The way art works: re-imagining the urban
Julie Crawshaw (Gothenburg University )
Paper short abstract:
I trace human and non-human associations in the making of art and design features in a city centre development. In interviews practitioners talk about art as tool for delivering policy objectives. Through description I reveal how art is rather a catalyst for reflecting on professional remits anew.
Paper long abstract:
What is the role of anthropology in explicating the way art works in urban practice? How can descriptions of urban relationships better articulate the effects of artistic interventions? This paper draws on a two-year empirical study of the role of art and design in urban regeneration. To consider how better to articulate what is produced by art amidst urban practice, I present interviews with a range of practitioners alongside ethnographic description of the operations of an Urban Regeneration Company in the North East of England. At the company, an artist was leading on the re-development of the city centre to include artworks and design features. In interviews we hear how practitioners understand art as a tool for economic development and social renewal. Inspired by the pragmatism of John Dewey (1934), I draw on notions of 'multiplicity' to explicate the effects of art practice on its own terms. To trace associations between 'inner' (human) and 'outer' (physical) materials, I take close account of the working relationships between engineers, planners, construction workers, and artists, as well as plans and drawings, objects, materials, concepts, ideas and natural elements. Through describing the network of relationships through field notes, photography and relational drawings I present a nuanced articulation of what is produced by artistic practice as part of urban development. Rather than deliver policy objectives, we notice how art re-shapes them. Through tracing actors at the 'microscopic' scale, I account for regeneration as a relational practice and art as a conduit to those knowledge relationships.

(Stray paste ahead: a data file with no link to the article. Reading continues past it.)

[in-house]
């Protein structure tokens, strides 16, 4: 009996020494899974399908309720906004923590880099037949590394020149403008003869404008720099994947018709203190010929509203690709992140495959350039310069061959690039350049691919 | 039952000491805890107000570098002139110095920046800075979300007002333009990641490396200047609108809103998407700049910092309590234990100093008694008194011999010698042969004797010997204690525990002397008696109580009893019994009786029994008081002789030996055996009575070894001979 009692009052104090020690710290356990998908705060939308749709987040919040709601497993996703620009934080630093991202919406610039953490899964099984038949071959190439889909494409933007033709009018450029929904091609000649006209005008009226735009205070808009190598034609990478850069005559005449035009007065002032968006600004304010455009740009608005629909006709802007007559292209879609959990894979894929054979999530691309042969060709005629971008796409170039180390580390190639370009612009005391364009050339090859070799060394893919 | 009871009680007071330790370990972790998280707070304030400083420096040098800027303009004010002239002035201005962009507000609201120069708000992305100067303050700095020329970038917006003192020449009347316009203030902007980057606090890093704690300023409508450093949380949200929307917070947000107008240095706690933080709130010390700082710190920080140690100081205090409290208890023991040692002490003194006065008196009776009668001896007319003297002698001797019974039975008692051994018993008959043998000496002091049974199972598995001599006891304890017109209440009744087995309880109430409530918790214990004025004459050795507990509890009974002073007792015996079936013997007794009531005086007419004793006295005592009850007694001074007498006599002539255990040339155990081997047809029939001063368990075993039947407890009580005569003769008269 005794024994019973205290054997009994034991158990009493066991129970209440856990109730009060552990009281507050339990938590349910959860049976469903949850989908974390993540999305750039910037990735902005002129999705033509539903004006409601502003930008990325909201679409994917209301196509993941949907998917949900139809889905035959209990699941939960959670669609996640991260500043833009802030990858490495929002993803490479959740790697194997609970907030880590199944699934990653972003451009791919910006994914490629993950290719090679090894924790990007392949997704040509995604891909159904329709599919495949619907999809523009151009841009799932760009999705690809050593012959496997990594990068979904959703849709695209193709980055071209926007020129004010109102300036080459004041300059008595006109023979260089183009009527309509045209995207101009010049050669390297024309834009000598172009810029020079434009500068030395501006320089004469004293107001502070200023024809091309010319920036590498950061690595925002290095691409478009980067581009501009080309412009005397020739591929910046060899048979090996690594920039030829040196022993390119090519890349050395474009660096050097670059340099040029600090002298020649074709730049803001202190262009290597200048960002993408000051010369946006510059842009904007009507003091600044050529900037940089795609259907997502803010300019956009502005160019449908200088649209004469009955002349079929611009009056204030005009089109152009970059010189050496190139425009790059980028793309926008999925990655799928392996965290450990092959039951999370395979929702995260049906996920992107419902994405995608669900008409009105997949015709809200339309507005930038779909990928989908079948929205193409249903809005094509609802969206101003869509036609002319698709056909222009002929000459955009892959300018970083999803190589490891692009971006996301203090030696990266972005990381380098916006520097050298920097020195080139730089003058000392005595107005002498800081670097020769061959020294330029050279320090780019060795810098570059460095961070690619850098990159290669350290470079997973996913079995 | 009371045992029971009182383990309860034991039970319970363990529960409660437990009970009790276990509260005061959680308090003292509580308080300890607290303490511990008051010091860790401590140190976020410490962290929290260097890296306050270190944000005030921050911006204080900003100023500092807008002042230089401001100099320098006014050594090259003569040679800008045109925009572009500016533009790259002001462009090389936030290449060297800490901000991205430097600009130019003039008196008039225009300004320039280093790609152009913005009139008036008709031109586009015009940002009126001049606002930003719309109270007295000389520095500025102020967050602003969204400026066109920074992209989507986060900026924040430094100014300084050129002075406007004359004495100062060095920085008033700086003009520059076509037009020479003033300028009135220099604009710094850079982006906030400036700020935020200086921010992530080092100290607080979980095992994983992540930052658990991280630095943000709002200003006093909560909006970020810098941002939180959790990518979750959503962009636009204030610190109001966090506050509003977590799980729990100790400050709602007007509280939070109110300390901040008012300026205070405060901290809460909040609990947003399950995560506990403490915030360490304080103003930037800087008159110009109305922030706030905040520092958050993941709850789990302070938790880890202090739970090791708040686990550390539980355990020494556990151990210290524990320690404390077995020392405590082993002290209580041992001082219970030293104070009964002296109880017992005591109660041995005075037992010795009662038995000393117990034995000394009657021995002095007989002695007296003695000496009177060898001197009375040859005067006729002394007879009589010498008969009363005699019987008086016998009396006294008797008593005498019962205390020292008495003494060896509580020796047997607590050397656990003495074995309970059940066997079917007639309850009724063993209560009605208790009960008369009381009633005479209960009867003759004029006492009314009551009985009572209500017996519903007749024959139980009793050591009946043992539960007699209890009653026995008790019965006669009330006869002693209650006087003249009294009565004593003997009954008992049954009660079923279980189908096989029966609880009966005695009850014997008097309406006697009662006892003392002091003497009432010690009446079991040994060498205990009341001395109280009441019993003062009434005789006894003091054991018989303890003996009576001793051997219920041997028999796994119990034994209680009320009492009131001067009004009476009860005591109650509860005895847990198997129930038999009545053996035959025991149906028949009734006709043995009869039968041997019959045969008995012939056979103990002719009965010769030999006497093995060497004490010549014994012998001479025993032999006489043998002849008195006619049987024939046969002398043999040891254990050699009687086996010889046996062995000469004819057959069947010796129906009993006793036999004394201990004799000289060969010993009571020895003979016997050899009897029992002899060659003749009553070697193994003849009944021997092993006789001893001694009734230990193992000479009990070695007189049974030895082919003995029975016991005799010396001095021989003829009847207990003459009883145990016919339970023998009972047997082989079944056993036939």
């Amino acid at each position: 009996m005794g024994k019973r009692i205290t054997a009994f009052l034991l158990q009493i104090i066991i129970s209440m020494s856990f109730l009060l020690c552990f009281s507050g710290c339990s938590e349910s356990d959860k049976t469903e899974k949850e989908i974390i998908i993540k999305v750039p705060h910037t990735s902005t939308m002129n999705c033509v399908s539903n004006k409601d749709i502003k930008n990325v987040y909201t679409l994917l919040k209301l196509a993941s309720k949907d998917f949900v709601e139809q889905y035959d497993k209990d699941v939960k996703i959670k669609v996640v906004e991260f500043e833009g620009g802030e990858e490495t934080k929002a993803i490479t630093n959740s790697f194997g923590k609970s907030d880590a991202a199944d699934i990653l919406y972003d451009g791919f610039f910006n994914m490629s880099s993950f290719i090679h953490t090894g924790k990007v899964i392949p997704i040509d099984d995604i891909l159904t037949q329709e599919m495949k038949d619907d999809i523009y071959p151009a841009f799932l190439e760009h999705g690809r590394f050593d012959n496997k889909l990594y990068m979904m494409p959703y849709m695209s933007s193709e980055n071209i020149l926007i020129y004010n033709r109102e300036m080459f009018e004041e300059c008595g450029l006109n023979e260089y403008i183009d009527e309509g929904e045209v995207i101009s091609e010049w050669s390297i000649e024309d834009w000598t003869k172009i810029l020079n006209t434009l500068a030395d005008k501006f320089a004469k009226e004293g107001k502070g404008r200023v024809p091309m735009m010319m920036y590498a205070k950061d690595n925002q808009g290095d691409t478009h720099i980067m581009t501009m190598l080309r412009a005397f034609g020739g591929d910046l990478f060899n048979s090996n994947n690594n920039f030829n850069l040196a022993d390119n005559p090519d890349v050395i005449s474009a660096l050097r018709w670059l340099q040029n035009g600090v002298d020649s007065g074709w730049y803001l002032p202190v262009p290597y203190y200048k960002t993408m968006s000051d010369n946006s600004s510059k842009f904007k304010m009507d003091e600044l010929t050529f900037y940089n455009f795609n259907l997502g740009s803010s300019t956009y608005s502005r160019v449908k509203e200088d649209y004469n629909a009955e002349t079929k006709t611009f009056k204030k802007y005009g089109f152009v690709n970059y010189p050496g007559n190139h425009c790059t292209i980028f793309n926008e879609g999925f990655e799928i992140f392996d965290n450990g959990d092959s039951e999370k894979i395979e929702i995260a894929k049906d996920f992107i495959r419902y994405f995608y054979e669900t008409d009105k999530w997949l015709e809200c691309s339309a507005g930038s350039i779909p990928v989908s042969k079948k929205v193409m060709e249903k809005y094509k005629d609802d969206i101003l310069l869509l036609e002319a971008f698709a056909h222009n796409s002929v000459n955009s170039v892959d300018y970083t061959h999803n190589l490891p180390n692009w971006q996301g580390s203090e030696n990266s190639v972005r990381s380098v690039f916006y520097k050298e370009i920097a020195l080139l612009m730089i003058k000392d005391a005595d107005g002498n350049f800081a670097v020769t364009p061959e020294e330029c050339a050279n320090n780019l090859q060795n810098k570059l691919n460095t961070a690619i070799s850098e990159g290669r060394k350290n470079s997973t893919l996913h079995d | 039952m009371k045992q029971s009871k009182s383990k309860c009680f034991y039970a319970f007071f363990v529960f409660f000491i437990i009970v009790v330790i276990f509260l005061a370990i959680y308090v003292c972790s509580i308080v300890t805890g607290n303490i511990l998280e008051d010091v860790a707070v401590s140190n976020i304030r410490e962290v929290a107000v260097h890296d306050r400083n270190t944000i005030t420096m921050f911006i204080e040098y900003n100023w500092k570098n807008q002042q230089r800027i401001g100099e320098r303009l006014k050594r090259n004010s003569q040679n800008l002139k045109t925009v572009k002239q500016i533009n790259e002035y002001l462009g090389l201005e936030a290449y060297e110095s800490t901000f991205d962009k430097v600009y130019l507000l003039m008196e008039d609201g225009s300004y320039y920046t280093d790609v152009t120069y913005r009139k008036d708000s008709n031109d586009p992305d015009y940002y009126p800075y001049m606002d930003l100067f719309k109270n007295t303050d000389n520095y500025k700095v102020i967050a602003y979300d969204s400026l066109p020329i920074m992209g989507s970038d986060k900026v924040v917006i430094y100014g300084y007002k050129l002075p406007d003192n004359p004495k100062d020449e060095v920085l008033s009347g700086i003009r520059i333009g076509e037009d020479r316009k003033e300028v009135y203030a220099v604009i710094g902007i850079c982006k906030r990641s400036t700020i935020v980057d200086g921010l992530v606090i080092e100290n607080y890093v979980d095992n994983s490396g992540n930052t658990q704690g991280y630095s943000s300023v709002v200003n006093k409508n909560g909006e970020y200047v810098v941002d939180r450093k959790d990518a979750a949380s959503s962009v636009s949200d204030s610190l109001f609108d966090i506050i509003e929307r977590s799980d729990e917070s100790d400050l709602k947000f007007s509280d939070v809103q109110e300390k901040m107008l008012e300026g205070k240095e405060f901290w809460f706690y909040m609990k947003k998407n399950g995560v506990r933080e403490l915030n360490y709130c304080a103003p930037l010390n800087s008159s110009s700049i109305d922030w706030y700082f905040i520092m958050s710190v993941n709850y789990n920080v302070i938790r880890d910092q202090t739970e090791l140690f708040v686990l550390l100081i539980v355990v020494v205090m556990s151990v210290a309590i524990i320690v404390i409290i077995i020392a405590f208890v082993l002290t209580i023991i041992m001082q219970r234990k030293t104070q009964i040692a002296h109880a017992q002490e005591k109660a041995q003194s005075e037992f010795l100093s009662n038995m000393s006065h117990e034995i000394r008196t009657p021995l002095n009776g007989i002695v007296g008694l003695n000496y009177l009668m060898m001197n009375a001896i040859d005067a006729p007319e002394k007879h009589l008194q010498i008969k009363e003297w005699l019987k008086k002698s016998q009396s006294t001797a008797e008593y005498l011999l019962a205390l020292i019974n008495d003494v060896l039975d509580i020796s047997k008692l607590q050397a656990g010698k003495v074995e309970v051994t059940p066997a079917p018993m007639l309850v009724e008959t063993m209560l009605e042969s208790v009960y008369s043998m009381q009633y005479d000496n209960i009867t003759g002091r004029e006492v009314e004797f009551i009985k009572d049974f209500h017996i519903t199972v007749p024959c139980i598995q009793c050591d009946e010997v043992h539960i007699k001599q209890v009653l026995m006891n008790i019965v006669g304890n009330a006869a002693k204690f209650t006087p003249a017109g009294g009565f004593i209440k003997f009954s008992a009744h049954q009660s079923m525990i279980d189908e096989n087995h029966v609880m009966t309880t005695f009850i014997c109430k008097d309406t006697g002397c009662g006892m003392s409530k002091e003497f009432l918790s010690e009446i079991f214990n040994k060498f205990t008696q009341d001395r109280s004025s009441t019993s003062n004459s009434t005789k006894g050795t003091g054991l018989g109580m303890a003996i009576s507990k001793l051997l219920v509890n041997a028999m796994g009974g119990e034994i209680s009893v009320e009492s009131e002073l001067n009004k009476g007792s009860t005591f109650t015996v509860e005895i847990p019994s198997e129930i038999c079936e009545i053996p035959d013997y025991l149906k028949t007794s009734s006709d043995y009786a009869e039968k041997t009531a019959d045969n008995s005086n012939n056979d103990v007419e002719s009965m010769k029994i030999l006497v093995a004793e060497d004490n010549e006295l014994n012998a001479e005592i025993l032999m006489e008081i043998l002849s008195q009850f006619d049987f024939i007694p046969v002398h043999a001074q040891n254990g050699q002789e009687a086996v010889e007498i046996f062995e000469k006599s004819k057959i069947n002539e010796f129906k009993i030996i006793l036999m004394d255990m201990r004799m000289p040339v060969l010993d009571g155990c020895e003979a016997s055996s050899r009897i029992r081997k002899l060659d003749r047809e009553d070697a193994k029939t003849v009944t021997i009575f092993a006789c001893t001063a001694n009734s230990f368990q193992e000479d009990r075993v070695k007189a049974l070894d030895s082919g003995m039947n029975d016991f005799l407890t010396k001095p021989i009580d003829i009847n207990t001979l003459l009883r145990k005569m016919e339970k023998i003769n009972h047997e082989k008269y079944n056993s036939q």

pARTiCI[TY]pate! Collaborative place-making between art, qualitative research and politics